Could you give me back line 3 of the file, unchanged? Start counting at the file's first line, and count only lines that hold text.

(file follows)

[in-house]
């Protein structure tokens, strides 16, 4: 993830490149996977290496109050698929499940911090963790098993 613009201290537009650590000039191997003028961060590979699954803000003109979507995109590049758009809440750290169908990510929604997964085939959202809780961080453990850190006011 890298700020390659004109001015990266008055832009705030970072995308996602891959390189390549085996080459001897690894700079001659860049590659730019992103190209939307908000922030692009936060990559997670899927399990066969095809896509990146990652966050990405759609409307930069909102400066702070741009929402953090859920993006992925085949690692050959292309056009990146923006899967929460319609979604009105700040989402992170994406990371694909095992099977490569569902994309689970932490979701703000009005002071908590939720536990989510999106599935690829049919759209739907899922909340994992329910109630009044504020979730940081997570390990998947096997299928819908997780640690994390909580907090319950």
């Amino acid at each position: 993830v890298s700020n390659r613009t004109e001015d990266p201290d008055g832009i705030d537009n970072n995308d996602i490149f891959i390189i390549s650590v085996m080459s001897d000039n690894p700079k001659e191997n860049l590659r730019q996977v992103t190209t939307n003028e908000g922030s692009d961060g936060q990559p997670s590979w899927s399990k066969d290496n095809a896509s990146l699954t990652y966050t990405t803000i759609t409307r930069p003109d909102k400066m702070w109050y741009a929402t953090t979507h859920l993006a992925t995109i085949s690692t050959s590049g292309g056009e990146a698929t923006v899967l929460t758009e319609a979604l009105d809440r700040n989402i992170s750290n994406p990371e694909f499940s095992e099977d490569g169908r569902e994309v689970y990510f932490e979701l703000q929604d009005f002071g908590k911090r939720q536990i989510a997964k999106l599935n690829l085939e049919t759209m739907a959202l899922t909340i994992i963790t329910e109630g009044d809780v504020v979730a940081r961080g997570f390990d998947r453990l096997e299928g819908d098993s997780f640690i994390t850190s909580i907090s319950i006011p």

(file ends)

């Amino acid at each position: 993830v890298s700020n390659r613009t004109e001015d990266p201290d008055g832009i705030d537009n970072n995308d996602i490149f891959i390189i390549s650590v085996m080459s001897d000039n690894p700079k001659e191997n860049l590659r730019q996977v992103t190209t939307n003028e908000g922030s692009d961060g936060q990559p997670s590979w899927s399990k066969d290496n095809a896509s990146l699954t990652y966050t990405t803000i759609t409307r930069p003109d909102k400066m702070w109050y741009a929402t953090t979507h859920l993006a992925t995109i085949s690692t050959s590049g292309g056009e990146a698929t923006v899967l929460t758009e319609a979604l009105d809440r700040n989402i992170s750290n994406p990371e694909f499940s095992e099977d490569g169908r569902e994309v689970y990510f932490e979701l703000q929604d009005f002071g908590k911090r939720q536990i989510a997964k999106l599935n690829l085939e049919t759209m739907a959202l899922t909340i994992i963790t329910e109630g009044d809780v504020v979730a940081r961080g997570f390990d998947r453990l096997e299928g819908d098993s997780f640690i994390t850190s909580i907090s319950i006011p």